• Assassin’s Creed

    by  • January 2, 2017 • Movie Reviews and Features

    Ariani Labed and Michael Fassbender in anachronistic tattoos

    Directed by: Justin Kurzel
    Starring: Michael Fassbender, Marion Cotillard, Jeremy Irons, Ariani Labed
    Rated: Rated PG-13 for intense sequences of violence and action, thematic elements and brief strong language

    It’s generally best to keep one’s expectations low when it comes to movies based on video games, and “Assassin’s Creed” is no exception. If all you want is cool fights, exciting chase sequences with lots of parkour-style stunts, and Michael Fassbender showing off his time in the gym, you’ll almost certainly enjoy it. If, on the other hand, you are hoping for an enlargement of the universe of the games or even just a movie that holds together well, stay away.

    Like the games, “Assassin’s Creed” focuses on a modern-day descendant of the ancient order of Assassins. Cal (Fassbender) falls into the hands of the Templars, ancient enemies of the Assassins, who plan to use a machine called the Animus to force our hero to relive his ancestor’s memories. Cal’s ancestor, Aguilar (also Fassbender), was the last person to hold an ancient relic called the Apple of Eden. The Templars think it will give them the ability to make humanity obey their laws, so they really want it. If Cal can relive Aguilar’s memory of where he put it, they can get it.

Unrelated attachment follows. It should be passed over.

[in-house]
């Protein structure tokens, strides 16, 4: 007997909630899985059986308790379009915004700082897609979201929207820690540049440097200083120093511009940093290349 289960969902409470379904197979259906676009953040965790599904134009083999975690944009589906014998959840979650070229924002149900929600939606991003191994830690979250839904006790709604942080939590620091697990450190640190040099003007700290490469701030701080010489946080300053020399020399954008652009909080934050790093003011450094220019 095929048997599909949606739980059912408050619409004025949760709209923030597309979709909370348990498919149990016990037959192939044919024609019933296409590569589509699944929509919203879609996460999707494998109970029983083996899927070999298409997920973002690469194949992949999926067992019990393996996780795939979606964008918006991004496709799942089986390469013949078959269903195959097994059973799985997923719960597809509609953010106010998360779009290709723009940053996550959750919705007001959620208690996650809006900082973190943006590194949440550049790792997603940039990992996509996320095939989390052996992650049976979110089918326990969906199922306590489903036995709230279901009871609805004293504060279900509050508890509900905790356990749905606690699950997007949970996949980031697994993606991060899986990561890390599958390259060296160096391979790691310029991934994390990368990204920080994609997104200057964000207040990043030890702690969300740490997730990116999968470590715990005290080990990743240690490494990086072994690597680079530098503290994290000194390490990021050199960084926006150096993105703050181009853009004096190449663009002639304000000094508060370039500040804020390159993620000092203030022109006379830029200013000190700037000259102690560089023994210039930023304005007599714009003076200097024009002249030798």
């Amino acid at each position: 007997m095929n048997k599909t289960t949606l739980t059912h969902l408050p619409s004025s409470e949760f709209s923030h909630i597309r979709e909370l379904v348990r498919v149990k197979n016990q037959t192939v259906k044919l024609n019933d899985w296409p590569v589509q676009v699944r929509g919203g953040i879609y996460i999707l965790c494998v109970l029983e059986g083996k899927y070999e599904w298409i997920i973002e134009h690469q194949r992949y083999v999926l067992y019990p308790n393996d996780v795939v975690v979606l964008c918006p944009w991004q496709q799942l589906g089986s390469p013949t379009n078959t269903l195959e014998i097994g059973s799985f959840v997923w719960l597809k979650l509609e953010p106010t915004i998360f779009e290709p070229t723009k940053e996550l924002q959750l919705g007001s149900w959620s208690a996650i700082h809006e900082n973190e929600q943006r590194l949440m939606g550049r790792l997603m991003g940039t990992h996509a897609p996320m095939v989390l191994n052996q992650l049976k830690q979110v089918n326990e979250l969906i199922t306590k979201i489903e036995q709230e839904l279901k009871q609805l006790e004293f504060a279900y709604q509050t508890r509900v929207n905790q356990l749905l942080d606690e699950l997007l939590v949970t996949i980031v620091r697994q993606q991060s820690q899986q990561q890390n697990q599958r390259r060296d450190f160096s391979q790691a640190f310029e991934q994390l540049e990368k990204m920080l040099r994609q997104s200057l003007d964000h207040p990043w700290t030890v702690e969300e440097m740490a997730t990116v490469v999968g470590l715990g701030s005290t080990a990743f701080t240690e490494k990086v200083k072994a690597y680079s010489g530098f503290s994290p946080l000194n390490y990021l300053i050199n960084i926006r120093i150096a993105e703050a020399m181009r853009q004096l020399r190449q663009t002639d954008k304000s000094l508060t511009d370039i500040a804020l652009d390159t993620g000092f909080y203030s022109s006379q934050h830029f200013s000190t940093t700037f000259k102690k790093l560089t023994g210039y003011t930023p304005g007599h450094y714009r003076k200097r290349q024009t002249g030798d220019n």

The premise is cheesy, but if we’re willing to suspend disbelief a bit, that’s not a problem. Unfortunately, a little suspension of disbelief won’t cut it. In an attempt to make the Animus more visually interesting, it’s been completely stripped of any believability it might have had in the games. There, the Animus is essentially a bed with some science-y stuff added to it. There’s no need to have it be visually exciting, since once the genetic memories are activated, the player is playing those stories. We don’t see the Animus much.

    In the movie, however, the Animus includes a giant mechanical arm that holds the subject by the waist and moves him around in space so he can mimic the motions of his ancestor as he relives them, courtesy of “an epidural” that hooks a lot like a creepy bug with needles. For bonus idiocy, the Templars arm the subject with fully-functional weapons, so not only is he blindly recreating ancient events while being slung around in midair, if he does anything wrong or they’re careless, he will probably kill someone. Who thought this made any sense? But it does make for quite a spectacle, which seems to have been the point.

    It’s all ludicrous, but beautiful. The fight sequences are pretty good, although it’s hard to be too impressed when it looks like they filmed at an easier speed for the actors and then just sped up the film so everybody is moving super fast. The choreography is beautiful, though, and enough of the fighting is awesome while not sped up to make it worth watching. The costuming and settings are gorgeous, and while there are a lot of shots that are obviously only present because the film is available in 3D, they’re still lovely.

    If you can turn your brain off and ignore things like stabbing weapons being used like broadswords and anachronistic facial tattoos, you may well enjoy it. It doesn’t make a lot of sense whether you’ve played the games or not, so don’t worry about that. Just keep your expectations low, and you won’t be disappointed.

    About

    Ealasaid is a technical writer, freelance movie reviewer, bookbinder, and geek-of-many-trades based in Portland, OR.